Family tragedy is exposed in Katrine Riis Kjaer’s directorial debut, Mercy Mercy, which follows Masho and Roba, two Ethiopian children put up for adoption by their parents and taken into a family in Denmark. The result is enraging and devastating for both sides, as biological mother and father desperately fight the bureaucracy of the adoption system in order to receive news from their children, while their children cannot assimilate even after years of being adopted and their adopted parents can no longer cope. The camera gets very close to the pain of the children (unnecessarily at times), but even from a distance it is painfully clear that there is little hope of happiness for any of the parts involved. The director subtly contrasts basic expressions of love, such as cuddling and kissing, silently showing the abysmal cultural differences that might never be overcome, and opening a necessary debate about the moral issues at stake in this increasingly popular method of international adoption.
A disturbing look at a more extreme side of child abuse can be seen in Blush of Fruit, the directorial debut of Jakeb Anhvu and co-produced by Kim Nguyen (War Witch). In this unflinching and shocking portrayal of a Vietnamese orphanage, the audience is not spared the sight of neglect and physical abuse perpetrated by the caretakers. The film lets the subjects discuss the controversial donation-based system that sustains the organization without categorically assigning blame, but it doesn’t shy away from clearly displaying the heart-wrenching results.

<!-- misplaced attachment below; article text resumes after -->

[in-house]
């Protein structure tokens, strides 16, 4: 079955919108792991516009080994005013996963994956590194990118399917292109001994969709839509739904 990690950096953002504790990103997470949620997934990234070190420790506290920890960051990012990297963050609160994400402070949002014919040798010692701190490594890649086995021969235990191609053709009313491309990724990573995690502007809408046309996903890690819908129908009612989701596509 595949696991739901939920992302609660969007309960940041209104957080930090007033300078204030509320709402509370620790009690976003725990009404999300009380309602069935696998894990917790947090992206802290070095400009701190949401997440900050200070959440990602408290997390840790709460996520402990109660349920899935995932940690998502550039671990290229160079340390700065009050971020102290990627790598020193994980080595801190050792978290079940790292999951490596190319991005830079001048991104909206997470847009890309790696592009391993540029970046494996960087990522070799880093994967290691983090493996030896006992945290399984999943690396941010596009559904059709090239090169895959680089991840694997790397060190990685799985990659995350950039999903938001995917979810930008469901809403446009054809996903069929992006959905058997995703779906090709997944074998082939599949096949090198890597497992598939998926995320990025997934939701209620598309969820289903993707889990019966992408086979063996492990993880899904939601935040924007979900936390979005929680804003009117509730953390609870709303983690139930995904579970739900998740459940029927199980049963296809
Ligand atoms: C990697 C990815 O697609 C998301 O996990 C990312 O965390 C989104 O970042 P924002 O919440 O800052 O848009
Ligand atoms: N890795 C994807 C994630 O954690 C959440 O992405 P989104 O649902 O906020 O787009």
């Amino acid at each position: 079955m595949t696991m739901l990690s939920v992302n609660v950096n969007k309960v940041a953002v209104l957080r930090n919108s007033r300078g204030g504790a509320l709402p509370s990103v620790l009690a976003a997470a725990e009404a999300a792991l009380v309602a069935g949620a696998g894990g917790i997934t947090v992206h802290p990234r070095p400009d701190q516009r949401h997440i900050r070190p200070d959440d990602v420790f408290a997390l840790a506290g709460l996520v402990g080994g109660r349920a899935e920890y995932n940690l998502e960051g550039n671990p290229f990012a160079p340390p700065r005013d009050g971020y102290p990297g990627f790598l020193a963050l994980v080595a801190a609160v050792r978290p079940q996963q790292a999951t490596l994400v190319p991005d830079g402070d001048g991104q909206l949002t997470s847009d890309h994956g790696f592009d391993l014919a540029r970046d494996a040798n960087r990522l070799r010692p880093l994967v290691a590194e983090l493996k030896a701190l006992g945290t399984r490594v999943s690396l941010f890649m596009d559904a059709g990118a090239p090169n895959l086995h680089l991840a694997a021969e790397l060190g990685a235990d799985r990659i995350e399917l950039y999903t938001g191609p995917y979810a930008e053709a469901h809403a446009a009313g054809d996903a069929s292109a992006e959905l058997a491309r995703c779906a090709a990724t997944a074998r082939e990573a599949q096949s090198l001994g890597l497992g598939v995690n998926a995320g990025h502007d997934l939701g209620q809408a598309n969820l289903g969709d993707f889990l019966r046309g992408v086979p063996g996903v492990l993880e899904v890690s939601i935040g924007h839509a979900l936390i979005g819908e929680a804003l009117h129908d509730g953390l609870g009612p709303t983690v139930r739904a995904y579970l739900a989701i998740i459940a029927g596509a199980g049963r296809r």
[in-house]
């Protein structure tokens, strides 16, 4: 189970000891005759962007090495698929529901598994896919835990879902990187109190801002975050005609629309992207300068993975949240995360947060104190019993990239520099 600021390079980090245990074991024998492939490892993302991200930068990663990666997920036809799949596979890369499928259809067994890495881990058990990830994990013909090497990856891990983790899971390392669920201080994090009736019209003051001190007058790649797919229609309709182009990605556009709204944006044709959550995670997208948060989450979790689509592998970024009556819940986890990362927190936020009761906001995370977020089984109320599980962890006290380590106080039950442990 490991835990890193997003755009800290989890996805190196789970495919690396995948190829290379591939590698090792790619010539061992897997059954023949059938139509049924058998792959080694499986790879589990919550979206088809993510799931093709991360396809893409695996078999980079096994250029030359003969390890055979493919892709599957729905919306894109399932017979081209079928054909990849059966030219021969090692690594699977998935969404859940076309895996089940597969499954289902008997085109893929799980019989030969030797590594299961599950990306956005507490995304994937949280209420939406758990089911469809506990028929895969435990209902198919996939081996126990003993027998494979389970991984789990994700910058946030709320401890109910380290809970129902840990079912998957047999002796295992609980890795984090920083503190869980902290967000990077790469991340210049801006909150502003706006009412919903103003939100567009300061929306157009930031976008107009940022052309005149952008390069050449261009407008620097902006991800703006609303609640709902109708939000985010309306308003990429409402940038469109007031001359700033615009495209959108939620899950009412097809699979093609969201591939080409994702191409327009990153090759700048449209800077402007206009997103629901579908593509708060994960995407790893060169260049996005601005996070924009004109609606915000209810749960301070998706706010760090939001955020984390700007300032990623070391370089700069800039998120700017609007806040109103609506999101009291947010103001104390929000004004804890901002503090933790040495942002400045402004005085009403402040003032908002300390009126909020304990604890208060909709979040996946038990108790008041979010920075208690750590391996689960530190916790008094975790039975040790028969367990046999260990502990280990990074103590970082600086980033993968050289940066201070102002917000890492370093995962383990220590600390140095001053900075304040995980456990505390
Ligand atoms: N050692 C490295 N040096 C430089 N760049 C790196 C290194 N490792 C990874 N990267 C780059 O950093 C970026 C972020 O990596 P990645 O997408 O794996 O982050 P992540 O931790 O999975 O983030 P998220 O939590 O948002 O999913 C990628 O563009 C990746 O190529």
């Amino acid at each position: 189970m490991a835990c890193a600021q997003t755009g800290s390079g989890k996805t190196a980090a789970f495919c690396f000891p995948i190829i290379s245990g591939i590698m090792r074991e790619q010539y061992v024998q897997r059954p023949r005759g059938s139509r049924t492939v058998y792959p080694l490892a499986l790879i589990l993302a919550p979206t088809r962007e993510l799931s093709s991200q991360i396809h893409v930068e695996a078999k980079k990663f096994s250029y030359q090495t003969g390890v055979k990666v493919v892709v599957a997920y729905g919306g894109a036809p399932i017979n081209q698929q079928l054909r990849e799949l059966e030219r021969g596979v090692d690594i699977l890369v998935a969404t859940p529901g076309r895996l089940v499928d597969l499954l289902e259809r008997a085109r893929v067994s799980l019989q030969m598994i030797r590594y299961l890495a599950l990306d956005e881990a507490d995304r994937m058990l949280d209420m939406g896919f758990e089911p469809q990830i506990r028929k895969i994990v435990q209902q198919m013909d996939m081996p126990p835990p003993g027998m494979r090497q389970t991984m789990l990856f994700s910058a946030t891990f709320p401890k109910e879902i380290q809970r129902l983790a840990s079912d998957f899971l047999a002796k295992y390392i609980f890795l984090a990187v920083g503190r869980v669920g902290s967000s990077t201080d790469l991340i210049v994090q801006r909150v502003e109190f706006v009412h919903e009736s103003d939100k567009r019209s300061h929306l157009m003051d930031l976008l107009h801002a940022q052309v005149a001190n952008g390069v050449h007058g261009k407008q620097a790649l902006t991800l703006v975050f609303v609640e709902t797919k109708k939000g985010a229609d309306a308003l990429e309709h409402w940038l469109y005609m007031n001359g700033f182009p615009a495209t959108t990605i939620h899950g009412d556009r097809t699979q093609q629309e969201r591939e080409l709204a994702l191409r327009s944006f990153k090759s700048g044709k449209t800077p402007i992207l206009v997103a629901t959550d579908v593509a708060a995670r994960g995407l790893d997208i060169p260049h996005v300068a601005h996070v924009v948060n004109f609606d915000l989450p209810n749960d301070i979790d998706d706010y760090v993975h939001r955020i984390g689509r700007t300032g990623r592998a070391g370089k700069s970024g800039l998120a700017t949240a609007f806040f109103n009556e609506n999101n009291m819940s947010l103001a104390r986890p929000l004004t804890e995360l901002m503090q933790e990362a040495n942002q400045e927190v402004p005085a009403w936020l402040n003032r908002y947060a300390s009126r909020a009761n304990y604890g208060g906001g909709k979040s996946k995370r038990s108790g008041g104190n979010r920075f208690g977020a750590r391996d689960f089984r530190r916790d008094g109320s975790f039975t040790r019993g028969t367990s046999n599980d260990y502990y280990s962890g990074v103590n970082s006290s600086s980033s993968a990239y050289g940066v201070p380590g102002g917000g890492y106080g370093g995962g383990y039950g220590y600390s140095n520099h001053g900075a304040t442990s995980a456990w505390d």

Another powerful story coming out of the First Appearance Competition was Qi Zao’s Fallen City, a documentary about the Chinese city of Beichuan, which was completely destroyed by an earthquake in 2008. The director creates a sobering, yet hopeful portrayal that follows disassembled families struggling to rebuild their lives with a humbling sense of duty to their loved ones.
Environmental issues appeared in surprisingly very few documentaries this year. After Micha Peled’s Bitter Seeds, a documentary exposing the tragedy of Indian farmers committing suicide in increasing numbers since the introduction of genetically-modified seeds created havoc in the agricultural system and lead to the hopeless financial demise for the farmers, came to IDFA in 2011, Edouard Bergeon’s The Sons of the Land hit the same nerve at this year’s festival, showing a disturbingly similar trend in France, where hundreds of farmers commit suicide each year due to financial hardships, a phenomenon that goes largely unreported and forces us to question the unsustainable model of agriculture currently being adopted. On a similar but much more lighthearted vein, Yung Chang brought the international premiere of the mouth-watering The Fruit Hunters, which alerts about the dangers of our current monoculture-focused food-growing model. A large part of the documentary is monopolized by actor Bill Pullman’s passion for his fruit gardens in Hollywood to the detriment of exploring more exotic fruit and its hunters around the globe, but the film is still a sensual, tantalizing journey for the eyes—and, thanks to the fruit graciously distributed by the director after the film’s screening, satisfying for the taste buds as well.